The Flowering Plants of Hawaii
Part 15 Cuscutaceae - Droseraceae - Ebenaceae - Elaeagnaceae
Cuscuta is the only genus in Cuscutaceae, known most commonly as the dodder family. Some authorities prefer to include Cuscuta with the morning glories in Convolvulaceae (Soltis et al., 2005; Mabberley, p. 240) but we’ll keep with the Manual in following the traditional taxonomy in this series. Two species of dodder—there are about 150 in this cosmopolitan genus—occur in the islands, C. campestris, the common western field dodder native to western North America, and the Hawaiian endemic C. sandwichiana (see images). The mainland dodder prefers legumes as host, whereas the Hawaiian species appears to have no preference for host-plant having been found to parasitize any plant it encounters; the darker pigmented dodder was attached firmly to a species of Heliotropium.; the paler colored plant appeared to be associated with seagrape (Cocoloba uvivera, Polygonaceae). Ever resourceful, Hawaiian lei makers utilize the sticky nature of dodder in making their lei haku, or braided strand leis.
Droseraceae, the sundew family, are a group of carnivorous plants that grow in wet nitrogen-poor locales that get their required nitrogen from the insects that land on their attractive, sticky leaves. The Hawaiian member of this family, Drosera anglica (see image), mikinalo in Hawaiian, occurs in high elevation bogs of Kaua`i and in bogs in the Northern hemisphere. Authors of the Manual suggest this plant might have arrived on the islands via seeds imbedded in mud on the feet of migrating birds.
Ebenaceae, the ebony or persimmon family, are a family of tropical and subtropical hardwoods, represented in the Hawaiian Islands by two endemic species of Diospyros. The term ‘ebony’ refers in general to species of Diospyros, but, as is the case with many common names, it has been used in reference to other hardwood trees. The family is a moderately large one, 400 species according to the Manual, 575 according to Mabberley (p. 277) sorted into three genera (Euclea and Lissocarpa are the other two). There has been some rearrangement within the family as evidenced by the difference in number of genera recognized, five according to the Manual, only the three according to the later source. The two Hawaiian species of Diospyros are D. hillebrandii from Kaua`i and O`ahu, and D. sandwicensis, which occurs on all of the main islands. Hawaiians have two names for Diospyros, lama and ëlama.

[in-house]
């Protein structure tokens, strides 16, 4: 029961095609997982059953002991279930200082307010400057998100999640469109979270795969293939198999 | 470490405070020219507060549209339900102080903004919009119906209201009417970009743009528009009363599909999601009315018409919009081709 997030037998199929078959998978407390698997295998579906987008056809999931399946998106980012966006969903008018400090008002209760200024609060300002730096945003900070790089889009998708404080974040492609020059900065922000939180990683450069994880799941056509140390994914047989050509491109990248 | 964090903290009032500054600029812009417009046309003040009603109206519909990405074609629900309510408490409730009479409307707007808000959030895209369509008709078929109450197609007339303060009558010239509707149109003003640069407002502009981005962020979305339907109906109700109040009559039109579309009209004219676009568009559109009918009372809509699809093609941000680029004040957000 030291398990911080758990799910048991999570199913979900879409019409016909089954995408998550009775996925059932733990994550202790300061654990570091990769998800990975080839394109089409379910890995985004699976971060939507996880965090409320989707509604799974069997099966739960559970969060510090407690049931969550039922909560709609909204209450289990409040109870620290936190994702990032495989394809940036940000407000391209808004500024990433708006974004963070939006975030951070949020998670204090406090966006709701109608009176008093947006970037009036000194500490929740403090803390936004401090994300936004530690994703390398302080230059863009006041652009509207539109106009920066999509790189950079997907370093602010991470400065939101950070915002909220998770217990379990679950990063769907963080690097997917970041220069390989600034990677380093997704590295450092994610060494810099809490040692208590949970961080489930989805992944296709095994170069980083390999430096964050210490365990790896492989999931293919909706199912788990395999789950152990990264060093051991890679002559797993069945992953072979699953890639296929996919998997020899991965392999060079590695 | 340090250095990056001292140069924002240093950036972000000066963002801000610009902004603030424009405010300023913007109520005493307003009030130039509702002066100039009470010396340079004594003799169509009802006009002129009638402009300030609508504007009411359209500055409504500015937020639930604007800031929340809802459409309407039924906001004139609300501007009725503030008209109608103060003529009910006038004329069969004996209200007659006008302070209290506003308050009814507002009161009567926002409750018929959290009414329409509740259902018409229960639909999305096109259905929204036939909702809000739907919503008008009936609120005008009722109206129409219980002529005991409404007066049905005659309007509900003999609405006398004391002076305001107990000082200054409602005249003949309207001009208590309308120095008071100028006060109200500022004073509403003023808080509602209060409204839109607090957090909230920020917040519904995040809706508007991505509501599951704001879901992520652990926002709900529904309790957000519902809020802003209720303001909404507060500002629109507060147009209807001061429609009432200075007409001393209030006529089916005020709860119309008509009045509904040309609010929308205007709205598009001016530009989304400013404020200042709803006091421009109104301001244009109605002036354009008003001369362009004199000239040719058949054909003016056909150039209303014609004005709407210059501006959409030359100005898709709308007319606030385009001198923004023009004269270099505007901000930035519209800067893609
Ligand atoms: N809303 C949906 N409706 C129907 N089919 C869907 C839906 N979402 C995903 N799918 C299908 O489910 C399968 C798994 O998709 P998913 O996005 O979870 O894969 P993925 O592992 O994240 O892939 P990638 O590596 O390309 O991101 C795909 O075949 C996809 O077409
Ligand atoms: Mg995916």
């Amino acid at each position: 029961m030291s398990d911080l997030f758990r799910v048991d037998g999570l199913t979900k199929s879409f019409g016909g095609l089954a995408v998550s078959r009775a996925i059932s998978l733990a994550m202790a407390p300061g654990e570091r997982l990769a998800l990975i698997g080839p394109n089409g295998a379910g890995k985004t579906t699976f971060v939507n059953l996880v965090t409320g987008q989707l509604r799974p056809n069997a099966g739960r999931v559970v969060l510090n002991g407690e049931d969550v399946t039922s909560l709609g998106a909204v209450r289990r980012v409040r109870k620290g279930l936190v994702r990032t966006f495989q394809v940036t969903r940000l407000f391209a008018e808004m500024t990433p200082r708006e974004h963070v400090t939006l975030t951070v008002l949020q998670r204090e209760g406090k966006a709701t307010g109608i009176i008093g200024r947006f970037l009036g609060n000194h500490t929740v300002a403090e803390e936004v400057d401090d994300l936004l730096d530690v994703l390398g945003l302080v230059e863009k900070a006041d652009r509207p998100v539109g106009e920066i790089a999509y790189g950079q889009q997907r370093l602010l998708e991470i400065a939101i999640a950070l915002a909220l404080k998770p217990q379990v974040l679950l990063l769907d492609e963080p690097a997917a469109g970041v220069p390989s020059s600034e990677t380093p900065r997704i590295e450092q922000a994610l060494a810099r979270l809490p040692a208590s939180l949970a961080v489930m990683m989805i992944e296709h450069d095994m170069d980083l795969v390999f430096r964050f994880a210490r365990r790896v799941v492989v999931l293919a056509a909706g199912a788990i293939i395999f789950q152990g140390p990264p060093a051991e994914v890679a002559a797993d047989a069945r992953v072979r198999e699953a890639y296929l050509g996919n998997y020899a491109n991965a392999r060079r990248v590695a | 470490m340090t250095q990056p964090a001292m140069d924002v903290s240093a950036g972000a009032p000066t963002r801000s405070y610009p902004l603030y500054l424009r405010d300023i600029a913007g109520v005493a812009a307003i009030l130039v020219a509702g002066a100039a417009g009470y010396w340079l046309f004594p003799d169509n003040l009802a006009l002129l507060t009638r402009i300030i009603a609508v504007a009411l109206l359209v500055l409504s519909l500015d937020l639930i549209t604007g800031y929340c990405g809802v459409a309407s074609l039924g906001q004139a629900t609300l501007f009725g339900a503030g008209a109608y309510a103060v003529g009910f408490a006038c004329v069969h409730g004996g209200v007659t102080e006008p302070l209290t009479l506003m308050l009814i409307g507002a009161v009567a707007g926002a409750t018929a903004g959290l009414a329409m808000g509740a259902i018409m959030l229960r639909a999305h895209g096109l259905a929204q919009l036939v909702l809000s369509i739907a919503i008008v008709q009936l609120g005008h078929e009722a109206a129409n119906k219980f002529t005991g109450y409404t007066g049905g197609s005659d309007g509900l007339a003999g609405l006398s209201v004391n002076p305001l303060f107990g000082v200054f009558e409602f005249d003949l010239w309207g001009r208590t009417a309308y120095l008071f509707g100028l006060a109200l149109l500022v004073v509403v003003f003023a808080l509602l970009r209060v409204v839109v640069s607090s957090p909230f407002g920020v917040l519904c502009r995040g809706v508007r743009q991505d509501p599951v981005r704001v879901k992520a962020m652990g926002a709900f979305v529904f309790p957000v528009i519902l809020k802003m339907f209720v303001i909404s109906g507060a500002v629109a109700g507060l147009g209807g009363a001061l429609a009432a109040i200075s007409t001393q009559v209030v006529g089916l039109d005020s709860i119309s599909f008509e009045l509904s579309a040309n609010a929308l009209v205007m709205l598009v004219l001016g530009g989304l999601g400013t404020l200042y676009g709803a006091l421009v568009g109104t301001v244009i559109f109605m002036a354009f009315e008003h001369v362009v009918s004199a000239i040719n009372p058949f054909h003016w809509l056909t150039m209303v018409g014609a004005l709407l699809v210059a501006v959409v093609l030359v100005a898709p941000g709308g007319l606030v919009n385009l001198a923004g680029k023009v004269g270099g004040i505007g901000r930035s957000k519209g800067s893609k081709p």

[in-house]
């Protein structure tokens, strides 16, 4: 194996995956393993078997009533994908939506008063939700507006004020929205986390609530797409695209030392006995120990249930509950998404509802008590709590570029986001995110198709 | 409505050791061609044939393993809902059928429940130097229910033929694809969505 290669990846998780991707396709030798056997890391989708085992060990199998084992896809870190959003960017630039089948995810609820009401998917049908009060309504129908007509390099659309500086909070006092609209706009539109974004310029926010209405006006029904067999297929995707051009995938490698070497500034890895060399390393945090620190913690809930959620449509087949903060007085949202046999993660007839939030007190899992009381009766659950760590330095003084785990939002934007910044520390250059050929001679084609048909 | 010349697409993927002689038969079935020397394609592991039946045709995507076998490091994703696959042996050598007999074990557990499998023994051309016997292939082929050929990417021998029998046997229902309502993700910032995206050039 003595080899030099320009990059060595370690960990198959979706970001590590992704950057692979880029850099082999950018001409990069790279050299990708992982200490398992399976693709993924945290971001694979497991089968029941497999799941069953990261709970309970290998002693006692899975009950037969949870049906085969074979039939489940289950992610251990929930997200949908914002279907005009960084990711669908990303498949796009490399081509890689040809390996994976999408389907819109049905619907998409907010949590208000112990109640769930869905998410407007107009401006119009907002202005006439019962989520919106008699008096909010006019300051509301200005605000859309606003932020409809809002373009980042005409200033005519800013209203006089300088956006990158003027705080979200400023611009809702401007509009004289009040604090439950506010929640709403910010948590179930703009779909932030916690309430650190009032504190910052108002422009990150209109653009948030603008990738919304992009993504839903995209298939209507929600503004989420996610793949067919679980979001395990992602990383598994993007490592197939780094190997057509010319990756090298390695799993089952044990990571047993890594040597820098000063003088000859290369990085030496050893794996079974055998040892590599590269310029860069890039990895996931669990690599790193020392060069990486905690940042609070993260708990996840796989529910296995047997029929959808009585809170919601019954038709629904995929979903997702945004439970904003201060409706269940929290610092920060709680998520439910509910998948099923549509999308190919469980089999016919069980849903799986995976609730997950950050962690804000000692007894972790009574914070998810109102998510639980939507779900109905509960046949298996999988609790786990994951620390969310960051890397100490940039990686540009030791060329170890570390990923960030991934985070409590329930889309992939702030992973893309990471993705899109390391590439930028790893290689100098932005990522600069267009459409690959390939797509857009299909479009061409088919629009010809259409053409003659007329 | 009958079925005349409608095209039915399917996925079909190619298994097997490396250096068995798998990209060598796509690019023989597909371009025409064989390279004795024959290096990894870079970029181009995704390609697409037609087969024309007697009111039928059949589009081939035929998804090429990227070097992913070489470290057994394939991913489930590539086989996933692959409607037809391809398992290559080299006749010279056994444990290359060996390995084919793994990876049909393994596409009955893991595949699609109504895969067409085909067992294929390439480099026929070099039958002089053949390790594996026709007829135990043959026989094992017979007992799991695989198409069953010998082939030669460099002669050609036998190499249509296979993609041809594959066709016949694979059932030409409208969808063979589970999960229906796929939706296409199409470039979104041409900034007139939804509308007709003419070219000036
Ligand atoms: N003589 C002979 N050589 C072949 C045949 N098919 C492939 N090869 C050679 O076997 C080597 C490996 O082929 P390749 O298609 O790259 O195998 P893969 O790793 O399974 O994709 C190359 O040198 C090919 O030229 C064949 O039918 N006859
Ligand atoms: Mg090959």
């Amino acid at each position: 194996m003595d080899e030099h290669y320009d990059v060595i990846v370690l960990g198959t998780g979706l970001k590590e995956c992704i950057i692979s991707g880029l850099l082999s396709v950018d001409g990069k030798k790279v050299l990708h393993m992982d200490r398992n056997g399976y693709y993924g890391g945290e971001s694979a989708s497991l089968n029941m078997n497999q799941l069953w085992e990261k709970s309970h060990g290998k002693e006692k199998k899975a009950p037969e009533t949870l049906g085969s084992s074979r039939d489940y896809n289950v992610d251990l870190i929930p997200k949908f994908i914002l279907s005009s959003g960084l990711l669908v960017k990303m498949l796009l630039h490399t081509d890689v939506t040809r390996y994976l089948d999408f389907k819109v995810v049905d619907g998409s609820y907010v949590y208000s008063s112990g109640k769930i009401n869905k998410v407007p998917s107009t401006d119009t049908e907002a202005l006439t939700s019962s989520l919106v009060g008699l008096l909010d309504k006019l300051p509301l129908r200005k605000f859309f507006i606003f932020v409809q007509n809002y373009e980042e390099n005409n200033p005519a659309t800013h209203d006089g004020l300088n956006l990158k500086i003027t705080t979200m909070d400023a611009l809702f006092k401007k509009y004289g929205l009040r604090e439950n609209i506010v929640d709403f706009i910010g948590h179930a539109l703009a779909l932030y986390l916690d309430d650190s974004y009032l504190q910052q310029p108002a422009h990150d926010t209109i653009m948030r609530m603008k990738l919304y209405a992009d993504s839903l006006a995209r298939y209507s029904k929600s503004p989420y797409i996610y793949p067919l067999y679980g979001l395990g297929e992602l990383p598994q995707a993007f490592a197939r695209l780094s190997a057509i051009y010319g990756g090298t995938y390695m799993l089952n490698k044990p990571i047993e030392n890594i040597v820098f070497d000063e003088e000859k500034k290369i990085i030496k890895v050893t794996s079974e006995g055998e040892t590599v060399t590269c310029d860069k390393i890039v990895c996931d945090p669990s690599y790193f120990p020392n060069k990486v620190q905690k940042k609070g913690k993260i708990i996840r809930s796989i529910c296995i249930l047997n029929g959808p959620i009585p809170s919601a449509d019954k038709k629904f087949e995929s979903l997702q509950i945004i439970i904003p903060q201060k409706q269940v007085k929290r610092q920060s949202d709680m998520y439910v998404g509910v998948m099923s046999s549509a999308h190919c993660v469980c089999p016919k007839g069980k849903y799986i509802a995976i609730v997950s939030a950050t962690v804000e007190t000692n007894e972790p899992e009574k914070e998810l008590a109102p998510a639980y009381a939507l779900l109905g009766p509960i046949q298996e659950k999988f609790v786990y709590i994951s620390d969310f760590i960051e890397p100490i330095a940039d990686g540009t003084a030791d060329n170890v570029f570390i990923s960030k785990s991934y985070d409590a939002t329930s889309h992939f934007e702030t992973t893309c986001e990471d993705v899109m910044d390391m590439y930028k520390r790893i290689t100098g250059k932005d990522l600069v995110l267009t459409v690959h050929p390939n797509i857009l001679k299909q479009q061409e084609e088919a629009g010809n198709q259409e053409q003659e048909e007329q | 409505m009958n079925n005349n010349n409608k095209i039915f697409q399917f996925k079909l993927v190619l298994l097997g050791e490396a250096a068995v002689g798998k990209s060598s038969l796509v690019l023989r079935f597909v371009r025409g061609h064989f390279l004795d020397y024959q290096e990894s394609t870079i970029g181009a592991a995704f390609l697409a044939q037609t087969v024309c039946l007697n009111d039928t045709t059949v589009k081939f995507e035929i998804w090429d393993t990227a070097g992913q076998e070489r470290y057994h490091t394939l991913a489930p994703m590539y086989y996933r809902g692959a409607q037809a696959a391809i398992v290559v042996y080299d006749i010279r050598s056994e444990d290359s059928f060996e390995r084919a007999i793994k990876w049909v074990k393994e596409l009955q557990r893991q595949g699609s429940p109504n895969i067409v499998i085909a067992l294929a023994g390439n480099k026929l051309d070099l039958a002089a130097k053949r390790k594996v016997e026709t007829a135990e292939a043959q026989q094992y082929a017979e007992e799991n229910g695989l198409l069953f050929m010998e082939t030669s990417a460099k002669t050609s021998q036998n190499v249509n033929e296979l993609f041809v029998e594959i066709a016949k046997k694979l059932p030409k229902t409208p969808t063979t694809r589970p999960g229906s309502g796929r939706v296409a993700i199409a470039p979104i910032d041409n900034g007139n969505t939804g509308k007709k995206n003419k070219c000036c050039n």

Diospyros sandwicensis (see images), a species native to dry to mesic forests on all of the main islands, except Ni`ihau and Kaho`olawe. The photograph of this species was taken in the dry forest on western Läna`i, where it contributes about 20% of the hardwood trees to this unique forest. The yellow to orange fruit of this persimmon eaten directly from the tree is quite flavorful.
Elaeagnus umbellata, an Asian native that has been cultivated on the islands, has escaped and is spreading in disturbed ground near Volcano Village and the Kilauea Volcano area. Whether it presents a potential problem remains to be seen. It has been reported that a single plant can produce up to 200,000 seeds per year. Distribution is primarily by birds who are attracted by the fleshy, red fruit. I do not have a photograph of E. umbellate so I have included an illustration of the bright red fruit of related E. multiflora (see image) which clearly shows the attractive fruits.
Additions to the list of families:
The Addendum to the Manual includes members of two families that have only recently been recognized as having become naturalized on the islands. The families are Dilleniaceae and Dipsacaceae. Dilleniaceae are an Australasian family of 300 species in 13 genera one of which is of interest to us here. Dillenia indica, commonly known as elephant apple or simpoh, can be found growing in the Enchanting Floral Garden and in the Kahanu Gardens (NTBG), both on Maui. An image of D. indica from the Starr collection is included (see image).
The second newly naturalized species is Scabiosa palaeshina which was historically a member of Dipsacaceae (Dipsacus sativus is the common teasel) but is now considered to belong in Caprifoliaceae. I have no further information on this plant in the islands other than it was found growing on O`ahu. Members of this genus are popular decorative plants which suggests that it has escaped from cultivation.
January 30, 2012